The headline for this blog is a quote from The Trip to Spain, a hilarious buddy-cum-road-cum-foodie feature from two brilliant British comics and actors, Steve Coogan and Rob Brydon. They play themselves in a fictionalized, eye-catching trip through Spain and many of its eateries. It was one of the sheer delights of the 17 films I took in.

The first film my wife and I saw was Loving Vincent, and it turned out to be my favourite. The stunning beauty and incredible craftsmanship of this movie takes it beyond the sphere of cinema and into high art. Like a painting by Van Gogh, it belongs in a gallery.

Django was another inspirational experience, a wonderful and true story of endurance for the sake of one’s art, not to mention a magnificent soundtrack. Manifesto was the shock of the festival for me – Cate Blanchett deserves 12 best-actor nominations for her multiple performances.

Other titles that stood out included Call Me By Your Name, The Square, The Journey, Tulip Fever, and The King’s Choice. 12th and Clairmount was a standout for its retelling of a significant event in late-20th century Detroit history.

WIFF plans to bring back some of the more popular titles in a mid-winter series. Hopefully that will include Loving Vincent and 12th and Clairmount.

At one point during the week, my wife, Carlinda, remarked that attending WIFF is like taking a week’s vacation and not leaving town. You buy a pass, attend 20 or so movies, maybe have a dinner or two, then head back to your room, which isn’t at a $200-a-night hotel, but in the comfort of your own home.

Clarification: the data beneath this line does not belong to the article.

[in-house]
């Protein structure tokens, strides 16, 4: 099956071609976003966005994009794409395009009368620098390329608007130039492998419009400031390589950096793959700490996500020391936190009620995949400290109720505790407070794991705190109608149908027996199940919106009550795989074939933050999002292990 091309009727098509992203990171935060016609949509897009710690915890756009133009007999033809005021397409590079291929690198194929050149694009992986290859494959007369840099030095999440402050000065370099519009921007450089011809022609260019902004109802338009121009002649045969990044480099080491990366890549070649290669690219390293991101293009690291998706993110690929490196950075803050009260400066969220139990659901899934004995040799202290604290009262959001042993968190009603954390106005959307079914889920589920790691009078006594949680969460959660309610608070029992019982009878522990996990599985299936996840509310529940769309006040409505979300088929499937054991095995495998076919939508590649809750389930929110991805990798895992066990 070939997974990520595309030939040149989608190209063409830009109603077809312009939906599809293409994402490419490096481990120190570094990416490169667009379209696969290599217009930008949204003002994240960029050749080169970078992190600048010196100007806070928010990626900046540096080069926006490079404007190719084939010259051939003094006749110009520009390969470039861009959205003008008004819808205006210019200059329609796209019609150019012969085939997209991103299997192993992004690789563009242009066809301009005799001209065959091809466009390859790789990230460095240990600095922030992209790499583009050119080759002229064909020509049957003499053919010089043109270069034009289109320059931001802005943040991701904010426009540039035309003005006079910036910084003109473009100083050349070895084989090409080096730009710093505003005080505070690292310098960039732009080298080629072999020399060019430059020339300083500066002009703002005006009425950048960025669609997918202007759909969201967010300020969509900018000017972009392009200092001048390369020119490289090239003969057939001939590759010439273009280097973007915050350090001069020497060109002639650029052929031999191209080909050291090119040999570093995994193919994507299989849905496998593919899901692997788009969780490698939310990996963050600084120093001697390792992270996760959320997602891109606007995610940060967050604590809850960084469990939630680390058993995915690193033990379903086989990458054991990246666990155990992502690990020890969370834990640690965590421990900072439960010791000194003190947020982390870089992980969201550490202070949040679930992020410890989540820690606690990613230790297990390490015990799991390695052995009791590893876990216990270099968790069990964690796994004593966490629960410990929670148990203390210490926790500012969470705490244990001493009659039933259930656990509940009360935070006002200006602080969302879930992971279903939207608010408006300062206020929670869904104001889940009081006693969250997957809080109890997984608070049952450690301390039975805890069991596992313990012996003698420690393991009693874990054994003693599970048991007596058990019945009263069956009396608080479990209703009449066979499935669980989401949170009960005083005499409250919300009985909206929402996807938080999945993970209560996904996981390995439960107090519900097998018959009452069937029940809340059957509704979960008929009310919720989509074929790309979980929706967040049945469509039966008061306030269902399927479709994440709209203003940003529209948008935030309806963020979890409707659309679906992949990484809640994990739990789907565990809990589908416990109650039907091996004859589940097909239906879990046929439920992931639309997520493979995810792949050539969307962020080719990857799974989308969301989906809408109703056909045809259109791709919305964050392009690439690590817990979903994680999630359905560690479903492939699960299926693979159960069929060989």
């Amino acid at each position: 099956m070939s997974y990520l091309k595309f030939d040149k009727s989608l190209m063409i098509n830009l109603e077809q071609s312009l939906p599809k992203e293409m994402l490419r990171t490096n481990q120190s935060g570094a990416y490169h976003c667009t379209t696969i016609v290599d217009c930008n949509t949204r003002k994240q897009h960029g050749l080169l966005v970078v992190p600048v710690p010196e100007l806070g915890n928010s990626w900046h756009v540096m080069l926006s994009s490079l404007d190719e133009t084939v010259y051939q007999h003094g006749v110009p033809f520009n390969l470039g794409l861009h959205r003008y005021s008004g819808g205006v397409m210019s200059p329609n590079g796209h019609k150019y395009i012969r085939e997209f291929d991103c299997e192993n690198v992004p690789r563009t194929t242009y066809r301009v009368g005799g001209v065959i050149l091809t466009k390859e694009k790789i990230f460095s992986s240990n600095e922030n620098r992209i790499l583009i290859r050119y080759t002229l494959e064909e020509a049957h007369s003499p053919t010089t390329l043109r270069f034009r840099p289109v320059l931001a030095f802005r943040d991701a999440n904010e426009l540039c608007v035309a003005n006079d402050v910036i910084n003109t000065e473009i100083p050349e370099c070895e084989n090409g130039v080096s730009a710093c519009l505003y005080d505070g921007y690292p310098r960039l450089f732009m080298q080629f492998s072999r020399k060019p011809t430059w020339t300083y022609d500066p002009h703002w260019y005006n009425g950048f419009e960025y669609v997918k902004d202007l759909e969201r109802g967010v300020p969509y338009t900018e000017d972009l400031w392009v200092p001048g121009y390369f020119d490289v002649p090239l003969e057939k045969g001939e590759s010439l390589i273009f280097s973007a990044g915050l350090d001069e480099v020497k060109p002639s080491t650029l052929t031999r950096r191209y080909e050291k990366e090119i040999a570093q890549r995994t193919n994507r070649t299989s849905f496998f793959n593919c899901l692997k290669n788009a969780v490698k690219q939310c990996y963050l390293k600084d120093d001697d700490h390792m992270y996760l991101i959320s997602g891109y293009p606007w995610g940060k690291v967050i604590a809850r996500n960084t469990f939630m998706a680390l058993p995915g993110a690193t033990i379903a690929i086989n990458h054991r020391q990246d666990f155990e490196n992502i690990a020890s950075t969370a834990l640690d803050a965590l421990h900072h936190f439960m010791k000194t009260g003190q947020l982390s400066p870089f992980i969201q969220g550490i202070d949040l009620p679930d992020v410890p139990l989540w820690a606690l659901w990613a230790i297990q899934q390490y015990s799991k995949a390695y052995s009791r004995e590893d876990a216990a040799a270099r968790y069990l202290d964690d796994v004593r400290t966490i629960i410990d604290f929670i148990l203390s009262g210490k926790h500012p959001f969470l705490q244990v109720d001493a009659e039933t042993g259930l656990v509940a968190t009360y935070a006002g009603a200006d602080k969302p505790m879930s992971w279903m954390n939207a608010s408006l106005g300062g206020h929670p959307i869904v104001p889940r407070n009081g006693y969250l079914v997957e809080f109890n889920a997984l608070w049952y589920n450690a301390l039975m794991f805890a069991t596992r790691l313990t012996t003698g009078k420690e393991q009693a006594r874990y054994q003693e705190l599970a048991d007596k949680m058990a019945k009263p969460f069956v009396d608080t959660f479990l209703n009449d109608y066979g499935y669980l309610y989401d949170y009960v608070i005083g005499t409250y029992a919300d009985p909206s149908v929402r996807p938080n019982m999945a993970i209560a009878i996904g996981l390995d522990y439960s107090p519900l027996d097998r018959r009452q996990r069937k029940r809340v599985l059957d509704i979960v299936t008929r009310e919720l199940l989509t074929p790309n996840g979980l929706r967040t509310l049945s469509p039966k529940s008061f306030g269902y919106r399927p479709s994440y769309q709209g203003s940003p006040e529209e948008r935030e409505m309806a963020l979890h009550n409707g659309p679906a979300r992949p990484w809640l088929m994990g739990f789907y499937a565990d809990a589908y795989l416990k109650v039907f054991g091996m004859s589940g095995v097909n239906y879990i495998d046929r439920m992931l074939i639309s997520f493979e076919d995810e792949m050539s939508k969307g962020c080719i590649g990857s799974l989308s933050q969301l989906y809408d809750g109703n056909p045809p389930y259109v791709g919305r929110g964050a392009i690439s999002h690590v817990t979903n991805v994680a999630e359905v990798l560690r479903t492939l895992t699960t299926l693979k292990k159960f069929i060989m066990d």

Next year, take the week off. You won’t find a better vacation deal anywhere.

Don’t smoke the red weed! CKLW offers a pre-Halloween fright fest

 

On Monday, October 30 at 9 p.m., CKLW-AM (800) will play trick-or-treat in a live broadcast of War of the Worlds, the H.G Wells science-fiction classic.
The original radio adaptation by Orson Welles in 1938 was presented as a news flash and sent shock waves throughout the United States. Scores of listeners panicked, thinking a Martian horde had actually invaded and were sucking people’s blood.
The CKLW production is the work of Windsor’s adventurous Sho Art, Spirit and Performance space on Monmouth Rd. It has been directed by Matt Maenpaa, and features several local theatre people, including Patty Handysides, Bob Steele, Jeff Bastien, and Peter Hrastovec.
For $100, you can view the performance at 628 Monmouth, then take in an after-party at Vermouth Lounge. Blood cocktails are strictly optional.
Call 226-345-7104.

 

A nod from Variety

Windsor International Film Festival (Oct. 30-Nov. 5) has been recognized, if in a small way, by the world’s most important entertainment newspaper, Variety.

In a recent issue, Variety reported that WIFF will present a lifetime achievement award to Hollywood actress, Lois Smith, on Saturday, Nov. 4. This is the second such award handed out by WIFF – the first, in 2014, honoured Canadian-born director Norman Jewison.

Smith’s career spans more than six decades, starting with East of Eden in 1955. She later appeared in such major hits as Five Easy Pieces (1970), Twister (1996), and Minority Report (2002). Her latest is this year’s Marjorie Prime, which will be screened Nov. 4 along with the award presentation.